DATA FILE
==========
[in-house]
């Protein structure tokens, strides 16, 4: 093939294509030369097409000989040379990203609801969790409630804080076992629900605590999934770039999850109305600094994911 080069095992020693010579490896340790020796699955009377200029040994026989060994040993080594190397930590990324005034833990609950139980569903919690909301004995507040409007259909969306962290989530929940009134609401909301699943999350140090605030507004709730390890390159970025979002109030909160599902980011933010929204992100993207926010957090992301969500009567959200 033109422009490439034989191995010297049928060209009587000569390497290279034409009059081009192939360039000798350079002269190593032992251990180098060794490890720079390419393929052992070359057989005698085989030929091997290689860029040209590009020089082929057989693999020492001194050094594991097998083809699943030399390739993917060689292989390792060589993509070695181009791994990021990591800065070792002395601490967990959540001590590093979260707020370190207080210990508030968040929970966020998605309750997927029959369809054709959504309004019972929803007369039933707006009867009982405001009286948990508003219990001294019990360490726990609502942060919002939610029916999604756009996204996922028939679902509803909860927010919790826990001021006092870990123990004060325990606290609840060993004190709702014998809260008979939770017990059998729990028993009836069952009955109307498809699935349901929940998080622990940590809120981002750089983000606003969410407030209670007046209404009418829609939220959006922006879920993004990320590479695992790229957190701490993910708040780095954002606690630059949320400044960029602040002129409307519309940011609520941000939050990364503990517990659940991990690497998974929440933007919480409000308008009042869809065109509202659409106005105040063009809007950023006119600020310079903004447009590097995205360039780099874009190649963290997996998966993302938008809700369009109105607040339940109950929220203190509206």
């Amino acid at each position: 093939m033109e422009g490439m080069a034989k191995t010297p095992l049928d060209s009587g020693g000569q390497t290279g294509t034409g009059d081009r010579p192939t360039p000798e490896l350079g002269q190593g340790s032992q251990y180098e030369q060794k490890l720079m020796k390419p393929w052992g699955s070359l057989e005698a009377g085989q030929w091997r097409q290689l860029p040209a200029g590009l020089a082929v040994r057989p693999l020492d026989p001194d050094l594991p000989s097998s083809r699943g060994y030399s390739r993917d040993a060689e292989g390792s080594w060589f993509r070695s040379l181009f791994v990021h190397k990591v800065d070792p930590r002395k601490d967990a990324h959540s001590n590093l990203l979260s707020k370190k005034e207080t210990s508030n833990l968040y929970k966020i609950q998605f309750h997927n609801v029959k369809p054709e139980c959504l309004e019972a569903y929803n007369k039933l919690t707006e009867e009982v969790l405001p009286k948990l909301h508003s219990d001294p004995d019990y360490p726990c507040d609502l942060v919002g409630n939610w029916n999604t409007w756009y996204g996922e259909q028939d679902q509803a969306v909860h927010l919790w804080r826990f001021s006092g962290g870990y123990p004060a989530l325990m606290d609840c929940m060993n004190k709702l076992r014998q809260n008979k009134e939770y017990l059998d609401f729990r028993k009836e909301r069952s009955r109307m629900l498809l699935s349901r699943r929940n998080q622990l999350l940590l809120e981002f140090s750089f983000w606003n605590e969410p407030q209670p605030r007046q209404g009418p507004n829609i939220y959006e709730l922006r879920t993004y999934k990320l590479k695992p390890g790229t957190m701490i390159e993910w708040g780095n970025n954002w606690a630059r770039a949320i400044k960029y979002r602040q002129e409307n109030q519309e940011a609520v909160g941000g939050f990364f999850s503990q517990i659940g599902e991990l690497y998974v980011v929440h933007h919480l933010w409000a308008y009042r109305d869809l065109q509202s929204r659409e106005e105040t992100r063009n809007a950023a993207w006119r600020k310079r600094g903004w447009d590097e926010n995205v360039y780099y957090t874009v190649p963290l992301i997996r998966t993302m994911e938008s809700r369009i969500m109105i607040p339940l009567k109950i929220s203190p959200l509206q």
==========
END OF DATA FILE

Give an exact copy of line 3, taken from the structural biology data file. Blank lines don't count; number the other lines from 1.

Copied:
């Amino acid at each position: 093939m033109e422009g490439m080069a034989k191995t010297p095992l049928d060209s009587g020693g000569q390497t290279g294509t034409g009059d081009r010579p192939t360039p000798e490896l350079g002269q190593g340790s032992q251990y180098e030369q060794k490890l720079m020796k390419p393929w052992g699955s070359l057989e005698a009377g085989q030929w091997r097409q290689l860029p040209a200029g590009l020089a082929v040994r057989p693999l020492d026989p001194d050094l594991p000989s097998s083809r699943g060994y030399s390739r993917d040993a060689e292989g390792s080594w060589f993509r070695s040379l181009f791994v990021h190397k990591v800065d070792p930590r002395k601490d967990a990324h959540s001590n590093l990203l979260s707020k370190k005034e207080t210990s508030n833990l968040y929970k966020i609950q998605f309750h997927n609801v029959k369809p054709e139980c959504l309004e019972a569903y929803n007369k039933l919690t707006e009867e009982v969790l405001p009286k948990l909301h508003s219990d001294p004995d019990y360490p726990c507040d609502l942060v919002g409630n939610w029916n999604t409007w756009y996204g996922e259909q028939d679902q509803a969306v909860h927010l919790w804080r826990f001021s006092g962290g870990y123990p004060a989530l325990m606290d609840c929940m060993n004190k709702l076992r014998q809260n008979k009134e939770y017990l059998d609401f729990r028993k009836e909301r069952s009955r109307m629900l498809l699935s349901r699943r929940n998080q622990l999350l940590l809120e981002f140090s750089f983000w606003n605590e969410p407030q209670p605030r007046q209404g009418p507004n829609i939220y959006e709730l922006r879920t993004y999934k990320l590479k695992p390890g790229t957190m701490i390159e993910w708040g780095n970025n954002w606690a630059r770039a949320i400044k960029y979002r602040q002129e409307n109030q519309e940011a609520v909160g941000g939050f990364f999850s503990q517990i659940g599902e991990l690497y998974v980011v929440h933007h919480l933010w409000a308008y009042r109305d869809l065109q509202s929204r659409e106005e105040t992100r063009n809007a950023a993207w006119r600020k310079r600094g903004w447009d590097e926010n995205v360039y780099y957090t874009v190649p963290l992301i997996r998966t993302m994911e938008s809700r369009i969500m109105i607040p339940l009567k109950i929220s203190p959200l509206q």